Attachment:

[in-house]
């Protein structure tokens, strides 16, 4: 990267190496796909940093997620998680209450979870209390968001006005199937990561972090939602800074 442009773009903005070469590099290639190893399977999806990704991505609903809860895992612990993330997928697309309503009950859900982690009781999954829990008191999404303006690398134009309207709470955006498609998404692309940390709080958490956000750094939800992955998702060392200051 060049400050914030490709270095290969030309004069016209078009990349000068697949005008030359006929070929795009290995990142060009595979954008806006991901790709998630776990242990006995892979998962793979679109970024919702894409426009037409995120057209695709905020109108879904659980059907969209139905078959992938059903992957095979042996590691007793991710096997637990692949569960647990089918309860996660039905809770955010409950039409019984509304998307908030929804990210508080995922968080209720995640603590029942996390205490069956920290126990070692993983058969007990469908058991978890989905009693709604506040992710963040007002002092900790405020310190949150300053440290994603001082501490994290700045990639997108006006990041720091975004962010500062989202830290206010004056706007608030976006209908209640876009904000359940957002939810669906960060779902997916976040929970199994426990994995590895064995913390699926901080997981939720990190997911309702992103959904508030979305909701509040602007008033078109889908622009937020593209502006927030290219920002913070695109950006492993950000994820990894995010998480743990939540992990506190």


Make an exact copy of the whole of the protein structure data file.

[in-house]
């Protein structure tokens, strides 16, 4: 990267190496796909940093997620998680209450979870209390968001006005199937990561972090939602800074 442009773009903005070469590099290639190893399977999806990704991505609903809860895992612990993330997928697309309503009950859900982690009781999954829990008191999404303006690398134009309207709470955006498609998404692309940390709080958490956000750094939800992955998702060392200051 060049400050914030490709270095290969030309004069016209078009990349000068697949005008030359006929070929795009290995990142060009595979954008806006991901790709998630776990242990006995892979998962793979679109970024919702894409426009037409995120057209695709905020109108879904659980059907969209139905078959992938059903992957095979042996590691007793991710096997637990692949569960647990089918309860996660039905809770955010409950039409019984509304998307908030929804990210508080995922968080209720995640603590029942996390205490069956920290126990070692993983058969007990469908058991978890989905009693709604506040992710963040007002002092900790405020310190949150300053440290994603001082501490994290700045990639997108006006990041720091975004962010500062989202830290206010004056706007608030976006209908209640876009904000359940957002939810669906960060779902997916976040929970199994426990994995590895064995913390699926901080997981939720990190997911309702992103959904508030979305909701509040602007008033078109889908622009937020593209502006927030290219920002913070695109950006492993950000994820990894995010998480743990939540992990506190």